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Yikes... A few misconceptions worth noting: Not all Passivhaeuser rely on solar gain for heating – in cooling-dominated climates battling internal heat gains is hard enough, solar gain just increases cooling demand. Additionally, not all Passivhaeuser in heating-dominated climates are able to utilize passive solar gains, and have to rely on minimizing losses (usu. better glazing/more insulation) and maximizing process energy (from internal sources) and supplemental heating. Not all Passivhaeuser rely on high thermal mass – in fact many don’t have much mass at all, unless you count 5/8” GWB to be high thermal mass. There are some PH designers who do utilize high thermal mass, but those are few and far between. You can build a Passivhaus with products here in the US, although the window manufacturers are light years behind Europe and don’t seem to be in a hurry to catch up. The embodied energy and operational energy of a Passivhaus is far below that of the embodied energy + operational energy of a code minimum house (and even most LEED projects). This is because operational energy of a typical building is about a factor 10 greater than embodied energy (and this is before operational energy source factors are calculated). While there are several Passivhaeuser surrounded w/ petroleum-based foams, it’s hardly an oxymoron. To me, the biggest ‘green’ irony is spending hundreds of hours to reduce the embodied energy of projects by maybe 15-20%, while doing very little to fix the larger issue - curbing operational energy and their subsequent CO2 emissions. Or utilizing HCFC-based spray SPF and calling it ‘green’. Lastly, there are oodles of Passivhaeuser built of straw, rammed earth, cross laminated timber, clay brick, and wood stud with cellulose – all having significantly lower embodied energy than one with petroleum-based insulation. All of these projects significantly outperform ~95% of LEED projects.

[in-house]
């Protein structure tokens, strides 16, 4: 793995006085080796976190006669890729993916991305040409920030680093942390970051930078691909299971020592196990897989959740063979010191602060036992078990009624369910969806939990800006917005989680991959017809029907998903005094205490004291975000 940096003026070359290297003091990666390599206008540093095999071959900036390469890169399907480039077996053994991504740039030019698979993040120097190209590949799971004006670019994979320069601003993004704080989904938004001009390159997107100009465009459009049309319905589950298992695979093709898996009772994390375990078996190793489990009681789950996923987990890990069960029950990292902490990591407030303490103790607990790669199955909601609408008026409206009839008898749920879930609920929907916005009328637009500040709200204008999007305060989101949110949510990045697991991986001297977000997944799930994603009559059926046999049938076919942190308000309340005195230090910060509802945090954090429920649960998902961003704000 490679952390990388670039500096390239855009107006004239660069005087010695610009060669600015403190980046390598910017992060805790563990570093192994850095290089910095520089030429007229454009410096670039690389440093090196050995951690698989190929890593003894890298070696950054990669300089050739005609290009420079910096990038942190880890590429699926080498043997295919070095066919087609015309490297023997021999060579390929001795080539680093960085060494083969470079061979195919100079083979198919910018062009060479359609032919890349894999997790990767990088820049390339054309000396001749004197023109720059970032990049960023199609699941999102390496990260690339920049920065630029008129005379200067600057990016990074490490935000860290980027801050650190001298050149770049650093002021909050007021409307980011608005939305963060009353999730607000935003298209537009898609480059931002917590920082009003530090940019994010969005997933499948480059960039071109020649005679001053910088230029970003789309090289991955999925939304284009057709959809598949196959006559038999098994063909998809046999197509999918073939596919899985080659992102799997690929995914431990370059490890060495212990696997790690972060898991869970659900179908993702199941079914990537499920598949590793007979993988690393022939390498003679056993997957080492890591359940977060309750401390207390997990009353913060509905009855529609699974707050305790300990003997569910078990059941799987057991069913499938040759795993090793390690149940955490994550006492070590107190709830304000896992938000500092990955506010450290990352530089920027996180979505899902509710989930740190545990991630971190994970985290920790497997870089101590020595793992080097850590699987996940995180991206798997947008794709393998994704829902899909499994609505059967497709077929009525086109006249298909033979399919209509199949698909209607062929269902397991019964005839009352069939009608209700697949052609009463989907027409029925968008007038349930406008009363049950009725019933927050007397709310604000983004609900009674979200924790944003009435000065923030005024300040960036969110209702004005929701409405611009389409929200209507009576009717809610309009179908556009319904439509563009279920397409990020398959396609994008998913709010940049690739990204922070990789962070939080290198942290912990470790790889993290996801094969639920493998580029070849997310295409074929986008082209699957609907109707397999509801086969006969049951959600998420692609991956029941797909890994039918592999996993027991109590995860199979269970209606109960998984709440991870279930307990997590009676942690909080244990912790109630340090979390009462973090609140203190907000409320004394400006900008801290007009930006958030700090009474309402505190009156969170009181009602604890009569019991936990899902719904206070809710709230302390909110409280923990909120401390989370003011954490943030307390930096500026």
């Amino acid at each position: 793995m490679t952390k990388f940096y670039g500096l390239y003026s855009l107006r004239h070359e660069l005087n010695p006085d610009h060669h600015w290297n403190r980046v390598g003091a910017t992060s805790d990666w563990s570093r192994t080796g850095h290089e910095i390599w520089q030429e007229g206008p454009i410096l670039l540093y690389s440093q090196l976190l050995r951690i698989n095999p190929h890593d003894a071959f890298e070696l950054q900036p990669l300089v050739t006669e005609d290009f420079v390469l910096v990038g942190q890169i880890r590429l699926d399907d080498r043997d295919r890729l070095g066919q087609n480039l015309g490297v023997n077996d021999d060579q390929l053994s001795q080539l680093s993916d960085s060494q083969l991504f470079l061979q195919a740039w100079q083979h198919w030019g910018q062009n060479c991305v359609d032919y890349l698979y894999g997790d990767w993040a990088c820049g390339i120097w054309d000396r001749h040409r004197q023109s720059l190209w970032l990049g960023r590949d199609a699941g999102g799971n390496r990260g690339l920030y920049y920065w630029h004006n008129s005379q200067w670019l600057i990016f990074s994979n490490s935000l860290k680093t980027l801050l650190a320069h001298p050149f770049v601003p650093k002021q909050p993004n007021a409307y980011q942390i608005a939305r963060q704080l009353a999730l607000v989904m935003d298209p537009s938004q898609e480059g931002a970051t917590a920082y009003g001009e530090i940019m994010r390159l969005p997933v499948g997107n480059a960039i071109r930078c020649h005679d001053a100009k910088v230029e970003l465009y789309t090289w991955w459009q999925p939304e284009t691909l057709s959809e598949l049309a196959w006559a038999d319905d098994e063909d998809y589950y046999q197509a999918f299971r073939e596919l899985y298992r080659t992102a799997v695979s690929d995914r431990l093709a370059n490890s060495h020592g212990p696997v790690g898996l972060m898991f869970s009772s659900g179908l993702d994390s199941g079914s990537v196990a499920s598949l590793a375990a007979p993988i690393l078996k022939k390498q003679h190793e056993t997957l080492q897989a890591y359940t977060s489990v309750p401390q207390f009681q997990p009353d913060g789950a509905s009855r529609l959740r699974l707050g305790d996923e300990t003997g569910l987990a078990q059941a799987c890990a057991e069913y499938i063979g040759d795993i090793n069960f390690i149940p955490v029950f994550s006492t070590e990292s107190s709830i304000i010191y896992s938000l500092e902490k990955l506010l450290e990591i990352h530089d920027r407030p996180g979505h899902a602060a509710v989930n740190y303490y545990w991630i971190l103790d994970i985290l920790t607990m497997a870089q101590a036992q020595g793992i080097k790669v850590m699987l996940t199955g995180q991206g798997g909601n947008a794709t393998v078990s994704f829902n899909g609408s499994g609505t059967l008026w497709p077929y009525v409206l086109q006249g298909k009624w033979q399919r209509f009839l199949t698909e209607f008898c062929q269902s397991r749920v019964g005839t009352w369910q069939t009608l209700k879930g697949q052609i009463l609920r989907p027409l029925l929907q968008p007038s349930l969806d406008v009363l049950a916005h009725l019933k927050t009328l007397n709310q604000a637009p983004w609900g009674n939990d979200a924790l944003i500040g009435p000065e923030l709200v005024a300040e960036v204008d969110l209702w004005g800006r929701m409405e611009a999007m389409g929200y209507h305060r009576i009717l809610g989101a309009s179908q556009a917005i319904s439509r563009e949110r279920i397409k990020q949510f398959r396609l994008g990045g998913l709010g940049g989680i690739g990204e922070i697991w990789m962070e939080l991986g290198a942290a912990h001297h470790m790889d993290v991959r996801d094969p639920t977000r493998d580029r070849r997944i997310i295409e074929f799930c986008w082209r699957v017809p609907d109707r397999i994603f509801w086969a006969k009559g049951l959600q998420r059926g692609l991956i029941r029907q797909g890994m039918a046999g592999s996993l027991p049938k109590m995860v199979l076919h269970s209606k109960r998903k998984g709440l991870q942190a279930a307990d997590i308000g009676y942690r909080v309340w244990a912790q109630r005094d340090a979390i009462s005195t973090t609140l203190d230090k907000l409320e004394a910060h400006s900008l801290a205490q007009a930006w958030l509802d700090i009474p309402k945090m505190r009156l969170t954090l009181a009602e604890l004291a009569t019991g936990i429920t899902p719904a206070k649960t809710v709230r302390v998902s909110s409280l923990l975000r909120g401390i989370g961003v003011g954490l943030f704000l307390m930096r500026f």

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Jun 2, 2011